Yes, I enjoyed it to the extreme!! Thank you so much! It fills me with joy to see that His Holiness hasn't only given teachings at Dharma centers and elite universities. The Dalai Lama is leading the way with his wisdom and compassion, like usual. If other western lamas followed his example, the world would be a better place.

And thank you Hungry Ghost for telling your story. I'm glad to see counterexamples of the "Buddhist geek" stereotype. I wish you continued success with your Zen practice.

Some people are rightly concerned about the Dharma teachings about wisdom getting watered down, but I think we should also be concerned about the Dharma teachings about compassion getting watered down. In the west, people who are technically learning Mahayana and Vajrayana often still focus on their own spiritual development and sometimes forget about the vast significance of bodhisattva ideal of working every moment to liberate all sentient beings. Meditation is often more fashionable than ethics or compassion in the west, but these things are just as important.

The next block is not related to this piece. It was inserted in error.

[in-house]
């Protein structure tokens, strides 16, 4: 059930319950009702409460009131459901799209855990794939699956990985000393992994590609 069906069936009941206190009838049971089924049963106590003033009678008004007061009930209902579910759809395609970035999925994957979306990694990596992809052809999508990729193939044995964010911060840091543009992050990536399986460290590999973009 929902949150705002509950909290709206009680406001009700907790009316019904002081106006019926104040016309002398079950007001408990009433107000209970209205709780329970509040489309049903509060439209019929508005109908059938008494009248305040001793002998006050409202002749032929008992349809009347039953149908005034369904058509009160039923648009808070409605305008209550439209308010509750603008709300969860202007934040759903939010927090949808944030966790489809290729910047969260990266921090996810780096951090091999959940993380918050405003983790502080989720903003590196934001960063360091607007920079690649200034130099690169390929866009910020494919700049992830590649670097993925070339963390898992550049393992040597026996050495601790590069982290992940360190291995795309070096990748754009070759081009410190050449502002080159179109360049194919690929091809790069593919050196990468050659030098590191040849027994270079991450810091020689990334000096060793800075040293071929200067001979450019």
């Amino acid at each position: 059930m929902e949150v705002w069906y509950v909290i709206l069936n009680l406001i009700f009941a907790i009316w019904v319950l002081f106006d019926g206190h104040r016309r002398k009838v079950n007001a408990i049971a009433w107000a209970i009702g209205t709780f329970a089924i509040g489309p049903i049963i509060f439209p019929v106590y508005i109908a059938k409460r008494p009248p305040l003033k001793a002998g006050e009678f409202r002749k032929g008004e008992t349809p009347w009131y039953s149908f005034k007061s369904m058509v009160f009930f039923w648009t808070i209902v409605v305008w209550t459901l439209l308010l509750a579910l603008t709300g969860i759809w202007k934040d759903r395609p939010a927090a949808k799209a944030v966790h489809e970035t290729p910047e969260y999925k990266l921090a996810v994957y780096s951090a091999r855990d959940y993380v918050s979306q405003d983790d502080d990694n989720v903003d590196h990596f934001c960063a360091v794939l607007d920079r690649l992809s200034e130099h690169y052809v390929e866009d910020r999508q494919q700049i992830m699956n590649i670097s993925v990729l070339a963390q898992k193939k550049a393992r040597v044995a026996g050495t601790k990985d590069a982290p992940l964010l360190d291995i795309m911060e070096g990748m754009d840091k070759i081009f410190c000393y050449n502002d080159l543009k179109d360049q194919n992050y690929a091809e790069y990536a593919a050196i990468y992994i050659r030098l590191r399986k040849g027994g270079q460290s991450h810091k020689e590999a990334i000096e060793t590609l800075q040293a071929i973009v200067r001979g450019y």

Finding new ways to benefit others never waters down Mahayana Buddhism because this is its very essence.

May I be a guardian for those with no guardian,
A pathfinder for those who are on the road,
And a boat, a ship, and a bridge
For those who would cross.
--Shantideva
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Re: The Survival of American Buddhism

Postby malalu » Thu Nov 05, 2009 11:02 pm

Hi Luke.

Yes a great point! True practice should never really end, I think. Not when one get's off the cushion, or leaves the Dharma centre. Constantly examining, constantly remembering bodhicitta.

Ah, Shantideva. Always inspiring...

A great old quote I love...

"I guard the entrance to the fortress of my mind with a spear- the antidotes.
At no time am I not doing this. When delusions are on the ready, so am I.
When they relax, so do I." Geshe Baen Gung-gyael
The past is but a present memory or condition, the future but a present projection, and the present itself vanishes before it can be grasped.- Dilgo Khyentse Rinpoche